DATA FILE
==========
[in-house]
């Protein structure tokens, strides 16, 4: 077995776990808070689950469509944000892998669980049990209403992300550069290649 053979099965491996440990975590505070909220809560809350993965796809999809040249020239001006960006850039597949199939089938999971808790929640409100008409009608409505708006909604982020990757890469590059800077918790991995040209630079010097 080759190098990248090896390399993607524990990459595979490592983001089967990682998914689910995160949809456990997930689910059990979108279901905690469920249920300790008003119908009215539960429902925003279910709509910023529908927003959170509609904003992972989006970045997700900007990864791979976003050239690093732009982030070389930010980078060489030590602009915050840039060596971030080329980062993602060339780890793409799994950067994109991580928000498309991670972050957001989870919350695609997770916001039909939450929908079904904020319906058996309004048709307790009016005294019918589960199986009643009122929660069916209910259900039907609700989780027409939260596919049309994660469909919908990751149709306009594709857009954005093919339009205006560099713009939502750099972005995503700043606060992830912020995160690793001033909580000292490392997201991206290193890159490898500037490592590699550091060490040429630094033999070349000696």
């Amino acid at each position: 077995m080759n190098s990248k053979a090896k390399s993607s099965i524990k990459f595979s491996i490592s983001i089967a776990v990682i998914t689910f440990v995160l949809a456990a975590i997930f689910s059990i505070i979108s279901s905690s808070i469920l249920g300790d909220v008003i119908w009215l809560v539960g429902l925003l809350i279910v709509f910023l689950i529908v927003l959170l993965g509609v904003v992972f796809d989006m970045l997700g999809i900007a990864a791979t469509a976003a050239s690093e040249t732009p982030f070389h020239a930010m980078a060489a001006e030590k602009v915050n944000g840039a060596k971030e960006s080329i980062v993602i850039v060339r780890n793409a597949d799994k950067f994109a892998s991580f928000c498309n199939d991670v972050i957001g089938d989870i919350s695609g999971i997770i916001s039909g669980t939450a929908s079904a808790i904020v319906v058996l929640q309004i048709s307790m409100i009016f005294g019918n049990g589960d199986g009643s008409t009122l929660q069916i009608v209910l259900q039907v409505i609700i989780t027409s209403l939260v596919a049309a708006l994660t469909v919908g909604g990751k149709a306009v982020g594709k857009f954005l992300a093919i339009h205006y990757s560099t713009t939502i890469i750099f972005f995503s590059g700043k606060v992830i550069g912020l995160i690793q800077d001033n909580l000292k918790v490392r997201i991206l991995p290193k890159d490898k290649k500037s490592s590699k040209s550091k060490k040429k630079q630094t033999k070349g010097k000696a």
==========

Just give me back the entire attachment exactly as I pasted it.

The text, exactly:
[in-house]
């Protein structure tokens, strides 16, 4: 077995776990808070689950469509944000892998669980049990209403992300550069290649 053979099965491996440990975590505070909220809560809350993965796809999809040249020239001006960006850039597949199939089938999971808790929640409100008409009608409505708006909604982020990757890469590059800077918790991995040209630079010097 080759190098990248090896390399993607524990990459595979490592983001089967990682998914689910995160949809456990997930689910059990979108279901905690469920249920300790008003119908009215539960429902925003279910709509910023529908927003959170509609904003992972989006970045997700900007990864791979976003050239690093732009982030070389930010980078060489030590602009915050840039060596971030080329980062993602060339780890793409799994950067994109991580928000498309991670972050957001989870919350695609997770916001039909939450929908079904904020319906058996309004048709307790009016005294019918589960199986009643009122929660069916209910259900039907609700989780027409939260596919049309994660469909919908990751149709306009594709857009954005093919339009205006560099713009939502750099972005995503700043606060992830912020995160690793001033909580000292490392997201991206290193890159490898500037490592590699550091060490040429630094033999070349000696």
């Amino acid at each position: 077995m080759n190098s990248k053979a090896k390399s993607s099965i524990k990459f595979s491996i490592s983001i089967a776990v990682i998914t689910f440990v995160l949809a456990a975590i997930f689910s059990i505070i979108s279901s905690s808070i469920l249920g300790d909220v008003i119908w009215l809560v539960g429902l925003l809350i279910v709509f910023l689950i529908v927003l959170l993965g509609v904003v992972f796809d989006m970045l997700g999809i900007a990864a791979t469509a976003a050239s690093e040249t732009p982030f070389h020239a930010m980078a060489a001006e030590k602009v915050n944000g840039a060596k971030e960006s080329i980062v993602i850039v060339r780890n793409a597949d799994k950067f994109a892998s991580f928000c498309n199939d991670v972050i957001g089938d989870i919350s695609g999971i997770i916001s039909g669980t939450a929908s079904a808790i904020v319906v058996l929640q309004i048709s307790m409100i009016f005294g019918n049990g589960d199986g009643s008409t009122l929660q069916i009608v209910l259900q039907v409505i609700i989780t027409s209403l939260v596919a049309a708006l994660t469909v919908g909604g990751k149709a306009v982020g594709k857009f954005l992300a093919i339009h205006y990757s560099t713009t939502i890469i750099f972005f995503s590059g700043k606060v992830i550069g912020l995160i690793q800077d001033n909580l000292k918790v490392r997201i991206l991995p290193k890159d490898k290649k500037s490592s590699k040209s550091k060490k040429k630079q630094t033999k070349g010097k000696a």